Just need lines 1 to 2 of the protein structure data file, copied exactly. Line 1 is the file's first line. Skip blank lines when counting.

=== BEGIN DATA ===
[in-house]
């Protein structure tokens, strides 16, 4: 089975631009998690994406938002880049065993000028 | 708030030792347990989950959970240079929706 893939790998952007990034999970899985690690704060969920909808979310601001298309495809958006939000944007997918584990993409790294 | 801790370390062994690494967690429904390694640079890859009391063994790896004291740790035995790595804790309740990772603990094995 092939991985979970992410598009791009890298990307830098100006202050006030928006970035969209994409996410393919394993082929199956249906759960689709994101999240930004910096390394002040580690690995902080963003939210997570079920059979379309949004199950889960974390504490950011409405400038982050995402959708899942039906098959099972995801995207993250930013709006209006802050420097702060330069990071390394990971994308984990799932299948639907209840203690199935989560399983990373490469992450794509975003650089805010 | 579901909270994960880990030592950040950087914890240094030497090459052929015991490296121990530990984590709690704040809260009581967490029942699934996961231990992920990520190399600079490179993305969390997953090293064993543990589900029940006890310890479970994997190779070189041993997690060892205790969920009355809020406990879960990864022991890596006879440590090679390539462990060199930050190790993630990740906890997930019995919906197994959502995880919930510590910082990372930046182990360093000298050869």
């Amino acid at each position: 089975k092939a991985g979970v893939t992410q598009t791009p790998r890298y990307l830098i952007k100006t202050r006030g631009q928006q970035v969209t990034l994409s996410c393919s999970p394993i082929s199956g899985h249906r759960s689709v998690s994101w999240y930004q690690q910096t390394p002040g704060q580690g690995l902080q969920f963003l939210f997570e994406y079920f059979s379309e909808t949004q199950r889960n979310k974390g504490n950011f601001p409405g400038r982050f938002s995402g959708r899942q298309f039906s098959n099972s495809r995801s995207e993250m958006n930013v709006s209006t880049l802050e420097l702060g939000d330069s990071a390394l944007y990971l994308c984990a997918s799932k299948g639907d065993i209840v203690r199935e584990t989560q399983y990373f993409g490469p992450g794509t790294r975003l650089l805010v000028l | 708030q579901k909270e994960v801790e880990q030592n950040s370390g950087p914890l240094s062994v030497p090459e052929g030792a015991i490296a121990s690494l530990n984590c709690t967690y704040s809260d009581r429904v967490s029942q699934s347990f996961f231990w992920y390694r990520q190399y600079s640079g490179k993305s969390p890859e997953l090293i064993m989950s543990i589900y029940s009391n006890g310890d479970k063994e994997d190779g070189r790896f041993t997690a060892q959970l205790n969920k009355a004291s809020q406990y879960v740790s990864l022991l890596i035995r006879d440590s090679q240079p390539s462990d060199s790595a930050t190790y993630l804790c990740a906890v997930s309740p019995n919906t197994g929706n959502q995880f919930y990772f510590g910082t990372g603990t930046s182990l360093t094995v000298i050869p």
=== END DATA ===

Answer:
[in-house]
């Protein structure tokens, strides 16, 4: 089975631009998690994406938002880049065993000028 | 708030030792347990989950959970240079929706 893939790998952007990034999970899985690690704060969920909808979310601001298309495809958006939000944007997918584990993409790294 | 801790370390062994690494967690429904390694640079890859009391063994790896004291740790035995790595804790309740990772603990094995 092939991985979970992410598009791009890298990307830098100006202050006030928006970035969209994409996410393919394993082929199956249906759960689709994101999240930004910096390394002040580690690995902080963003939210997570079920059979379309949004199950889960974390504490950011409405400038982050995402959708899942039906098959099972995801995207993250930013709006209006802050420097702060330069990071390394990971994308984990799932299948639907209840203690199935989560399983990373490469992450794509975003650089805010 | 579901909270994960880990030592950040950087914890240094030497090459052929015991490296121990530990984590709690704040809260009581967490029942699934996961231990992920990520190399600079490179993305969390997953090293064993543990589900029940006890310890479970994997190779070189041993997690060892205790969920009355809020406990879960990864022991890596006879440590090679390539462990060199930050190790993630990740906890997930019995919906197994959502995880919930510590910082990372930046182990360093000298050869």